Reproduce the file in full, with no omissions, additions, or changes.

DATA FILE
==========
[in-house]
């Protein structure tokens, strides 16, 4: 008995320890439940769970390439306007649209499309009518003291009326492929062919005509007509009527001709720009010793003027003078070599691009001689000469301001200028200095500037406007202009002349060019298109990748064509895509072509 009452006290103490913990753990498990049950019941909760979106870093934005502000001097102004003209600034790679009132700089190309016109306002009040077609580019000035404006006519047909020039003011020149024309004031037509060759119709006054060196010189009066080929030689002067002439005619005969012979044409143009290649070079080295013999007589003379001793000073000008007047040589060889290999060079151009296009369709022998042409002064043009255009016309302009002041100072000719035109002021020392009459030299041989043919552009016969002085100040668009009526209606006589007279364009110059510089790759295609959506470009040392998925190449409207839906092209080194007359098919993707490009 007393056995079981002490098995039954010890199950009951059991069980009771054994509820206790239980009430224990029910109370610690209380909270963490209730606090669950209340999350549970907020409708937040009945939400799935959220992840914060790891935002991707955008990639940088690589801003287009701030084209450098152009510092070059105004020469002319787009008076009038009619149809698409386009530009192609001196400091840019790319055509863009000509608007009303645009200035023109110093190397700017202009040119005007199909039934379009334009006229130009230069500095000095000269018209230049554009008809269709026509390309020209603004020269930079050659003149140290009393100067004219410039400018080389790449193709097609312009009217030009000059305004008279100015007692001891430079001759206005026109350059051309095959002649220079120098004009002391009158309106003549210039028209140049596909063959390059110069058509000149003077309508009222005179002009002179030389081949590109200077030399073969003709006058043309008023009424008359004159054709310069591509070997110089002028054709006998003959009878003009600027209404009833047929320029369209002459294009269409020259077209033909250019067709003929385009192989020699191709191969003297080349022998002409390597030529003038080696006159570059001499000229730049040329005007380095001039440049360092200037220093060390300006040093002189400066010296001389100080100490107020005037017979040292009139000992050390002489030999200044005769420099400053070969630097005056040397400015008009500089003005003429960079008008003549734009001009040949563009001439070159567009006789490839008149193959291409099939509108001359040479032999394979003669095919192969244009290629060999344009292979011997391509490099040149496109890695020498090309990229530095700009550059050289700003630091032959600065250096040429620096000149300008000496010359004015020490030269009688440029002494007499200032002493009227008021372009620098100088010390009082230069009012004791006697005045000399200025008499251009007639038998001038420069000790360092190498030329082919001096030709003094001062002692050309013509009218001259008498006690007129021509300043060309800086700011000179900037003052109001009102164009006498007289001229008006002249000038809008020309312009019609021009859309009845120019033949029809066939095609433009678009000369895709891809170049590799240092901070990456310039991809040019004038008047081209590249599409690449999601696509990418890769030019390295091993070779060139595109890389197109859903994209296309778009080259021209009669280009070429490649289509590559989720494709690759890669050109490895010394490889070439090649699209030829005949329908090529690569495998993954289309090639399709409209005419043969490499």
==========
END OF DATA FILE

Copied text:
[in-house]
């Protein structure tokens, strides 16, 4: 008995320890439940769970390439306007649209499309009518003291009326492929062919005509007509009527001709720009010793003027003078070599691009001689000469301001200028200095500037406007202009002349060019298109990748064509895509072509 009452006290103490913990753990498990049950019941909760979106870093934005502000001097102004003209600034790679009132700089190309016109306002009040077609580019000035404006006519047909020039003011020149024309004031037509060759119709006054060196010189009066080929030689002067002439005619005969012979044409143009290649070079080295013999007589003379001793000073000008007047040589060889290999060079151009296009369709022998042409002064043009255009016309302009002041100072000719035109002021020392009459030299041989043919552009016969002085100040668009009526209606006589007279364009110059510089790759295609959506470009040392998925190449409207839906092209080194007359098919993707490009 007393056995079981002490098995039954010890199950009951059991069980009771054994509820206790239980009430224990029910109370610690209380909270963490209730606090669950209340999350549970907020409708937040009945939400799935959220992840914060790891935002991707955008990639940088690589801003287009701030084209450098152009510092070059105004020469002319787009008076009038009619149809698409386009530009192609001196400091840019790319055509863009000509608007009303645009200035023109110093190397700017202009040119005007199909039934379009334009006229130009230069500095000095000269018209230049554009008809269709026509390309020209603004020269930079050659003149140290009393100067004219410039400018080389790449193709097609312009009217030009000059305004008279100015007692001891430079001759206005026109350059051309095959002649220079120098004009002391009158309106003549210039028209140049596909063959390059110069058509000149003077309508009222005179002009002179030389081949590109200077030399073969003709006058043309008023009424008359004159054709310069591509070997110089002028054709006998003959009878003009600027209404009833047929320029369209002459294009269409020259077209033909250019067709003929385009192989020699191709191969003297080349022998002409390597030529003038080696006159570059001499000229730049040329005007380095001039440049360092200037220093060390300006040093002189400066010296001389100080100490107020005037017979040292009139000992050390002489030999200044005769420099400053070969630097005056040397400015008009500089003005003429960079008008003549734009001009040949563009001439070159567009006789490839008149193959291409099939509108001359040479032999394979003669095919192969244009290629060999344009292979011997391509490099040149496109890695020498090309990229530095700009550059050289700003630091032959600065250096040429620096000149300008000496010359004015020490030269009688440029002494007499200032002493009227008021372009620098100088010390009082230069009012004791006697005045000399200025008499251009007639038998001038420069000790360092190498030329082919001096030709003094001062002692050309013509009218001259008498006690007129021509300043060309800086700011000179900037003052109001009102164009006498007289001229008006002249000038809008020309312009019609021009859309009845120019033949029809066939095609433009678009000369895709891809170049590799240092901070990456310039991809040019004038008047081209590249599409690449999601696509990418890769030019390295091993070779060139595109890389197109859903994209296309778009080259021209009669280009070429490649289509590559989720494709690759890669050109490895010394490889070439090649699209030829005949329908090529690569495998993954289309090639399709409209005419043969490499």